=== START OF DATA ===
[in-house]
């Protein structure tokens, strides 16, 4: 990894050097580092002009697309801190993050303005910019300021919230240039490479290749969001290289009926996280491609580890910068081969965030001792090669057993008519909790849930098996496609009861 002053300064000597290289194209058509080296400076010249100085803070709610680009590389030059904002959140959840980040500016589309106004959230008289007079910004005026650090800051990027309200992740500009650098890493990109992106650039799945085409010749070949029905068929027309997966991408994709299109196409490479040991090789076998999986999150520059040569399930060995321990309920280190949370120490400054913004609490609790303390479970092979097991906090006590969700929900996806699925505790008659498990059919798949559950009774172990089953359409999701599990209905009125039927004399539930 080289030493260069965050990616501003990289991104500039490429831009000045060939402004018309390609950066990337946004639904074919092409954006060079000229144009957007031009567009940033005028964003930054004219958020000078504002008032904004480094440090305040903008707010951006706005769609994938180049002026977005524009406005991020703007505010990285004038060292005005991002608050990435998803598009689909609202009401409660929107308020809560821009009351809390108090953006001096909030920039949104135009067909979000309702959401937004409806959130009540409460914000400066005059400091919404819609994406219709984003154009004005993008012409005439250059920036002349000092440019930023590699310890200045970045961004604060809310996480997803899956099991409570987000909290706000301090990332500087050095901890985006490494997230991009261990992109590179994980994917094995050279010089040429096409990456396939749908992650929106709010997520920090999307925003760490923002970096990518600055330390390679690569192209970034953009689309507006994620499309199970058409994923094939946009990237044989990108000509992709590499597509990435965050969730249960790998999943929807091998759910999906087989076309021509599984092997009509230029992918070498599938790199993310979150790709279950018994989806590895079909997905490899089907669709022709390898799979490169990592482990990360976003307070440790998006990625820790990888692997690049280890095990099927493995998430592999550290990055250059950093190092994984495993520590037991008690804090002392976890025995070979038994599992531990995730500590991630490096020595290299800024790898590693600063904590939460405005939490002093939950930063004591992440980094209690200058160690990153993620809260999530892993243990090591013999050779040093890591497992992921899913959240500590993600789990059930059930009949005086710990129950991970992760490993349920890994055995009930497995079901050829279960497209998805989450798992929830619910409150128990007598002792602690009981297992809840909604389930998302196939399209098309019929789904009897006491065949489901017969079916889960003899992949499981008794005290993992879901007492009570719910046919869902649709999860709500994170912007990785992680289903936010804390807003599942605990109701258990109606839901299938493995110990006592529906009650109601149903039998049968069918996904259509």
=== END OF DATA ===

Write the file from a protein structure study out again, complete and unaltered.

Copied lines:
[in-house]
């Protein structure tokens, strides 16, 4: 990894050097580092002009697309801190993050303005910019300021919230240039490479290749969001290289009926996280491609580890910068081969965030001792090669057993008519909790849930098996496609009861 002053300064000597290289194209058509080296400076010249100085803070709610680009590389030059904002959140959840980040500016589309106004959230008289007079910004005026650090800051990027309200992740500009650098890493990109992106650039799945085409010749070949029905068929027309997966991408994709299109196409490479040991090789076998999986999150520059040569399930060995321990309920280190949370120490400054913004609490609790303390479970092979097991906090006590969700929900996806699925505790008659498990059919798949559950009774172990089953359409999701599990209905009125039927004399539930 080289030493260069965050990616501003990289991104500039490429831009000045060939402004018309390609950066990337946004639904074919092409954006060079000229144009957007031009567009940033005028964003930054004219958020000078504002008032904004480094440090305040903008707010951006706005769609994938180049002026977005524009406005991020703007505010990285004038060292005005991002608050990435998803598009689909609202009401409660929107308020809560821009009351809390108090953006001096909030920039949104135009067909979000309702959401937004409806959130009540409460914000400066005059400091919404819609994406219709984003154009004005993008012409005439250059920036002349000092440019930023590699310890200045970045961004604060809310996480997803899956099991409570987000909290706000301090990332500087050095901890985006490494997230991009261990992109590179994980994917094995050279010089040429096409990456396939749908992650929106709010997520920090999307925003760490923002970096990518600055330390390679690569192209970034953009689309507006994620499309199970058409994923094939946009990237044989990108000509992709590499597509990435965050969730249960790998999943929807091998759910999906087989076309021509599984092997009509230029992918070498599938790199993310979150790709279950018994989806590895079909997905490899089907669709022709390898799979490169990592482990990360976003307070440790998006990625820790990888692997690049280890095990099927493995998430592999550290990055250059950093190092994984495993520590037991008690804090002392976890025995070979038994599992531990995730500590991630490096020595290299800024790898590693600063904590939460405005939490002093939950930063004591992440980094209690200058160690990153993620809260999530892993243990090591013999050779040093890591497992992921899913959240500590993600789990059930059930009949005086710990129950991970992760490993349920890994055995009930497995079901050829279960497209998805989450798992929830619910409150128990007598002792602690009981297992809840909604389930998302196939399209098309019929789904009897006491065949489901017969079916889960003899992949499981008794005290993992879901007492009570719910046919869902649709999860709500994170912007990785992680289903936010804390807003599942605990109701258990109606839901299938493995110990006592529906009650109601149903039998049968069918996904259509």